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Can Banks Spend Their Reserves?

Bank reserves can never leave the balance sheet of the Fed, but that does not limit how they can be spent. Reserves are a form of money and can be spent on anything. However, banks transact with other banks in a different way than how banks transacts with non-banks. This is due to our two-tiered monetary system, where not everyone is eligible to hold reserves. For the cryptocurrency fans: this is the equivalent of a bitcoin holder able to pay another bitcoin address, but unable to send bitcoin to someone with only a Ethereum address. In this note I sketch out a few illustrations that should be helpful in understanding how this works in a bank-to-bank and bank-to-non-bank scenario.

Note: Although banks can spend reserves on anything, bank are heavily regulated in what they can buy. They cannot go out and load up on equities and high yield or other risky assets without violating risk and regulatory limits. Regulation and profitability, not reserves, is what constrains a bank’s balance sheet.

Bank to Bank Transactions

In this example a bank will purchase an asset – be it a Treasury, office building, car etc. from another bank. The transaction is essentially an asset swap, where Bank A swaps $100 in reserves for an $100 asset that Bank B holds. The aggregate balance sheet of the banking system does not change.

Bank to Non-Bank Transaction

In this example Bank A will purchase an asset from a non-bank, who banks with Bank B. Note that this results in the creation of bank deposits. The Non-Bank essentially converts his asset into bank deposits through the sale. Bank deposits are created when a bank creates a loan asset or buys something from a non-bank.  Whereas the aggregate level of reserves in the banking system is unchanged, the aggregate balance sheet size of the banking sector is $100 larger. The spending of reserves by any individual bank does not change the aggregate level of reserves in the banking sector, but it does shift the distribution.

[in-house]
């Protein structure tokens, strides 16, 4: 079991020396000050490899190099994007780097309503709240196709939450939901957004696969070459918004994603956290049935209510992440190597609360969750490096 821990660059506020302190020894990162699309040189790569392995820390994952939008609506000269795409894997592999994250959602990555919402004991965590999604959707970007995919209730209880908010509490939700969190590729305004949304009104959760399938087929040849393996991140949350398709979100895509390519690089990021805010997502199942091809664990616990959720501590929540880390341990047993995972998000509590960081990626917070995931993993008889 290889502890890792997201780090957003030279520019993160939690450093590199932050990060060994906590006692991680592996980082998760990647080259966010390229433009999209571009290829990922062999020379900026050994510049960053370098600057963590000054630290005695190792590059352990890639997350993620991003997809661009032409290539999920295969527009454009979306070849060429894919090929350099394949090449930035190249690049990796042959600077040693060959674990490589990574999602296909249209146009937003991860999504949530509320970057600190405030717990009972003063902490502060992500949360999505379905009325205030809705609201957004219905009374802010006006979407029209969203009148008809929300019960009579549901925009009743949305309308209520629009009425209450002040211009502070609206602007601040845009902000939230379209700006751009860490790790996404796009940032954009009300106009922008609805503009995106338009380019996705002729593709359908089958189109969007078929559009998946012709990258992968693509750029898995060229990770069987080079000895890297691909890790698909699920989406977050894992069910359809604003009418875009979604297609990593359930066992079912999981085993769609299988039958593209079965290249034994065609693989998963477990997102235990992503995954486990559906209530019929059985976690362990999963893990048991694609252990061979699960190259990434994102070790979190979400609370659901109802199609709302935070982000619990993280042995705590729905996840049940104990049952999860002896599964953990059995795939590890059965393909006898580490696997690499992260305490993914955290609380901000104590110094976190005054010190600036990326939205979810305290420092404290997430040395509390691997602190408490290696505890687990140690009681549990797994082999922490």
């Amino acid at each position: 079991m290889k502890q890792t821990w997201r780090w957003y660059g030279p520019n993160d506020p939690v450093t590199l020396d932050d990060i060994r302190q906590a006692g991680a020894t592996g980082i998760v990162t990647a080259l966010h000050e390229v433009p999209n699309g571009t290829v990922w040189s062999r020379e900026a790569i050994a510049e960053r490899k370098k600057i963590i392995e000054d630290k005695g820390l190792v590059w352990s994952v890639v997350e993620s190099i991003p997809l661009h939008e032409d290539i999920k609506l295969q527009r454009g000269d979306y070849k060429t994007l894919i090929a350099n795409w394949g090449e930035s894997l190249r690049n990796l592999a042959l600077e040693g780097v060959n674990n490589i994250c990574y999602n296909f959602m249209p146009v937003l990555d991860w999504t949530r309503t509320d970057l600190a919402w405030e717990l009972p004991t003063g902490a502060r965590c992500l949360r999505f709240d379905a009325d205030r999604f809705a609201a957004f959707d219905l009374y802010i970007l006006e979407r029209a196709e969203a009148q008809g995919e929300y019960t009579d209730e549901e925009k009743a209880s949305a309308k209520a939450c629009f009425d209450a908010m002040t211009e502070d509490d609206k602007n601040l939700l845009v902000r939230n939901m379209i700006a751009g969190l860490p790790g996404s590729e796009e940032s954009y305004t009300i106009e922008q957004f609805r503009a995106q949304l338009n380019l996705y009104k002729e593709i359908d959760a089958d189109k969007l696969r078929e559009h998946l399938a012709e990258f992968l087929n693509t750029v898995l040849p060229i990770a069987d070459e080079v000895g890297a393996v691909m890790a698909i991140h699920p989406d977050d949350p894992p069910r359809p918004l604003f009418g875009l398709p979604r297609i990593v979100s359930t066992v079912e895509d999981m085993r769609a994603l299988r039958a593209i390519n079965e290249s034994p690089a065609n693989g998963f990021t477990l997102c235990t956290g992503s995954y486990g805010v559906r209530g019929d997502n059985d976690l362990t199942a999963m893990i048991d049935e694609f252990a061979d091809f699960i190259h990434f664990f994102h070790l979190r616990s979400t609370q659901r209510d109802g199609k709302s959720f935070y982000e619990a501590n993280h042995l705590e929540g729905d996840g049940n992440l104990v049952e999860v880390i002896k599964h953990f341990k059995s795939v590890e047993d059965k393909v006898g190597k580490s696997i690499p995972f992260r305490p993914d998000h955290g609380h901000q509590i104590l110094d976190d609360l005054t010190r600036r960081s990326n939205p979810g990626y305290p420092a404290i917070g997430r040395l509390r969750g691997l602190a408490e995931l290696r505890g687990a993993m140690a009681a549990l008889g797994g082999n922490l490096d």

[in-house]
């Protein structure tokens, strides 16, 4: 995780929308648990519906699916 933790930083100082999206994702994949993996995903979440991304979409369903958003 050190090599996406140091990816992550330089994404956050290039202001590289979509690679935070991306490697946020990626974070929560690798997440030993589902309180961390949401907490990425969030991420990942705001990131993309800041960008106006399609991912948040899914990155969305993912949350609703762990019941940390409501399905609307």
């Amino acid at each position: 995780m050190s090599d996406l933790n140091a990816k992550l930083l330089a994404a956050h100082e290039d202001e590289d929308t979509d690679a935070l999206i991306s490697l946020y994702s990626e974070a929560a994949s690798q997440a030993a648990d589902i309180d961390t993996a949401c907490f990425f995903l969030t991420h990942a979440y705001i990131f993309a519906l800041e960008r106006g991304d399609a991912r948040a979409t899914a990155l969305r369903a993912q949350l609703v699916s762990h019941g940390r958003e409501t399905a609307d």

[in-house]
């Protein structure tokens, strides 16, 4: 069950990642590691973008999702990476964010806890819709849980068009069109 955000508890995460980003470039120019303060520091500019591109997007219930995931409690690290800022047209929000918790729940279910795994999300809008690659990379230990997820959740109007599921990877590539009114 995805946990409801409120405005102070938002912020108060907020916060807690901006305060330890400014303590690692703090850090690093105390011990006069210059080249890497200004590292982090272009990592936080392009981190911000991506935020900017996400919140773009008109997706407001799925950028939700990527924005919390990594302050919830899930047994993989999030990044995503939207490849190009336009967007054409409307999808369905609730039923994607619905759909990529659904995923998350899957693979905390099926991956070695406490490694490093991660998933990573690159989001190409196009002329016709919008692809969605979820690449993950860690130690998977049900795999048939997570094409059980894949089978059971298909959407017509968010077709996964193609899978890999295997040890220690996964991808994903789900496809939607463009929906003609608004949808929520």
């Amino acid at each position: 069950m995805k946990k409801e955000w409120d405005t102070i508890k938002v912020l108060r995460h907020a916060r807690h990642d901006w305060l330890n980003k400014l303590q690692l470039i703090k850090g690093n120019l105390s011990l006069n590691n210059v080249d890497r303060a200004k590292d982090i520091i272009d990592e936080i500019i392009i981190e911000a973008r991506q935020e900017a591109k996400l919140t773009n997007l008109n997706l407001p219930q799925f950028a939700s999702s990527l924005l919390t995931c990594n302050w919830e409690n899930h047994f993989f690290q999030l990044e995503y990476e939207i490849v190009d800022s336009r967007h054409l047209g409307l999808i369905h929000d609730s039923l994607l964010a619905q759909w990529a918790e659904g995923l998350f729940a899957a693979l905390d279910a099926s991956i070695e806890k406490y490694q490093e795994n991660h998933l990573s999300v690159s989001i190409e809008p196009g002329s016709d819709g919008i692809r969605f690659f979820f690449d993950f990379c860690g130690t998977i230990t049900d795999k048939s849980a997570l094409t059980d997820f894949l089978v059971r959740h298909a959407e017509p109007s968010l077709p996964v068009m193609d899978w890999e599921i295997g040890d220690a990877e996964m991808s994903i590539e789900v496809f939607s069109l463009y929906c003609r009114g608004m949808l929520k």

In practice, banks must hold a certain level of reserves to meet regulatory liquidity thresholds. For large banks, this is usually to meet the Liquidity Coverage Ratio. The LCR mandates banks to hold a level of high quality liquid assets like reserves, Treasuries, or reverse repo backed by Treasuries in proportion to their expected 30 day outflows. Banks that spend their reserve levels will thus only buy other HQLA assets like Treasuries or Treasury reverse repo. For example, in late 2018 JPM decided to invest a large chunk of its reserves into reverse repo. This was a time when repo rates (proxied by the Secured Overnight Funding Rate) rose comfortably above the Interest on Reserves paid by the Fed on reserves. 

2 Comments

  1. Murray

    Do you know if these types of commercial bank to commercial banks swaps play out much in reality? because If I have a liquid treasury why would I want to swap it for reserves

    Or if I have a risky corporate bonds why would the other party want to swap me their safe reserves?

    In what scenario would each party both be happy with the swap

    • Fed Guy

      When commercials banks swap reserves for Treasuries (reverse repo transaction), they are doing that maximize profit subject to their regulatory constraints. They can earn slightly more on the reverse repo loan than the interest the Fed offers on reserves. Treasuries and reserves are considered equal under liquidity regulations, so it is neutral from a regulatory standpoint.

      Commercial banks could swap Treasuries for reserves if they needed liquidity via repo loans. For example, suppose Bank A’s big depositor withdrew a ton of deposits to deposit at Bank B. Bank A will need reserves to meet those withdraws (the reserves will be wired to Bank B). Bank A may repo out their Treasuries to temporarily raise liquidity to meet those outflows. The key here is that inter-bank payments can only be settled in central bank reserves, not Treasuries. In practice commercial bank’s rarely do this today because the level of reserves is so high they don’t need liquidity.

      In practice Commercial banks do not lend in reverse repo against risky collateral. This is because their regulatory metrics a lot, and because in the post 2008 crisis world the repo market for risky collateral is much smaller and less liquid. A hedge fund or other investment fund could do this trade to earn a relative high return (the risky collateral will be haircut so risk is not high)

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